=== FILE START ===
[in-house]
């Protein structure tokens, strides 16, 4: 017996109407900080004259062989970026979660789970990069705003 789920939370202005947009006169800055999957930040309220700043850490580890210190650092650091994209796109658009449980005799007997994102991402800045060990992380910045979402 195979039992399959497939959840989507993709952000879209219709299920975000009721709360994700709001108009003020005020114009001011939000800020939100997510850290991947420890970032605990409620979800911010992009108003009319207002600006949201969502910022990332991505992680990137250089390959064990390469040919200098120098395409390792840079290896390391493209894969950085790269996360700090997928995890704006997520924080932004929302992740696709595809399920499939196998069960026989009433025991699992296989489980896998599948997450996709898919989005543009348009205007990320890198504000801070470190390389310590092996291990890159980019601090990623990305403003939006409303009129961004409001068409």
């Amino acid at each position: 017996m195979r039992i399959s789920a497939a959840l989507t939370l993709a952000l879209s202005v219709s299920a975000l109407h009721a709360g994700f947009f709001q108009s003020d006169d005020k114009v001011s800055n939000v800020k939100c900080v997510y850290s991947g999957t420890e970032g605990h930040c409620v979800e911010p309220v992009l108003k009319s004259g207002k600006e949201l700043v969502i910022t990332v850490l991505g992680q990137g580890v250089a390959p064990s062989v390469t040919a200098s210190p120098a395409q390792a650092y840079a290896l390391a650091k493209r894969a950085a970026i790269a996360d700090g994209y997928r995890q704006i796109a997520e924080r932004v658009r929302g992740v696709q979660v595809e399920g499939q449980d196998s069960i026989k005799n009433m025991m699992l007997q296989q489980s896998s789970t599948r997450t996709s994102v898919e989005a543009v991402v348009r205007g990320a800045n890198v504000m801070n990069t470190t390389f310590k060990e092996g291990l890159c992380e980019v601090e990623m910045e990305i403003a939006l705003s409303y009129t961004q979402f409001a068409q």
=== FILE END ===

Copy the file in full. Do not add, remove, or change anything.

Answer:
[in-house]
């Protein structure tokens, strides 16, 4: 017996109407900080004259062989970026979660789970990069705003 789920939370202005947009006169800055999957930040309220700043850490580890210190650092650091994209796109658009449980005799007997994102991402800045060990992380910045979402 195979039992399959497939959840989507993709952000879209219709299920975000009721709360994700709001108009003020005020114009001011939000800020939100997510850290991947420890970032605990409620979800911010992009108003009319207002600006949201969502910022990332991505992680990137250089390959064990390469040919200098120098395409390792840079290896390391493209894969950085790269996360700090997928995890704006997520924080932004929302992740696709595809399920499939196998069960026989009433025991699992296989489980896998599948997450996709898919989005543009348009205007990320890198504000801070470190390389310590092996291990890159980019601090990623990305403003939006409303009129961004409001068409």
């Amino acid at each position: 017996m195979r039992i399959s789920a497939a959840l989507t939370l993709a952000l879209s202005v219709s299920a975000l109407h009721a709360g994700f947009f709001q108009s003020d006169d005020k114009v001011s800055n939000v800020k939100c900080v997510y850290s991947g999957t420890e970032g605990h930040c409620v979800e911010p309220v992009l108003k009319s004259g207002k600006e949201l700043v969502i910022t990332v850490l991505g992680q990137g580890v250089a390959p064990s062989v390469t040919a200098s210190p120098a395409q390792a650092y840079a290896l390391a650091k493209r894969a950085a970026i790269a996360d700090g994209y997928r995890q704006i796109a997520e924080r932004v658009r929302g992740v696709q979660v595809e399920g499939q449980d196998s069960i026989k005799n009433m025991m699992l007997q296989q489980s896998s789970t599948r997450t996709s994102v898919e989005a543009v991402v348009r205007g990320a800045n890198v504000m801070n990069t470190t390389f310590k060990e092996g291990l890159c992380e980019v601090e990623m910045e990305i403003a939006l705003s409303y009129t961004q979402f409001a068409q």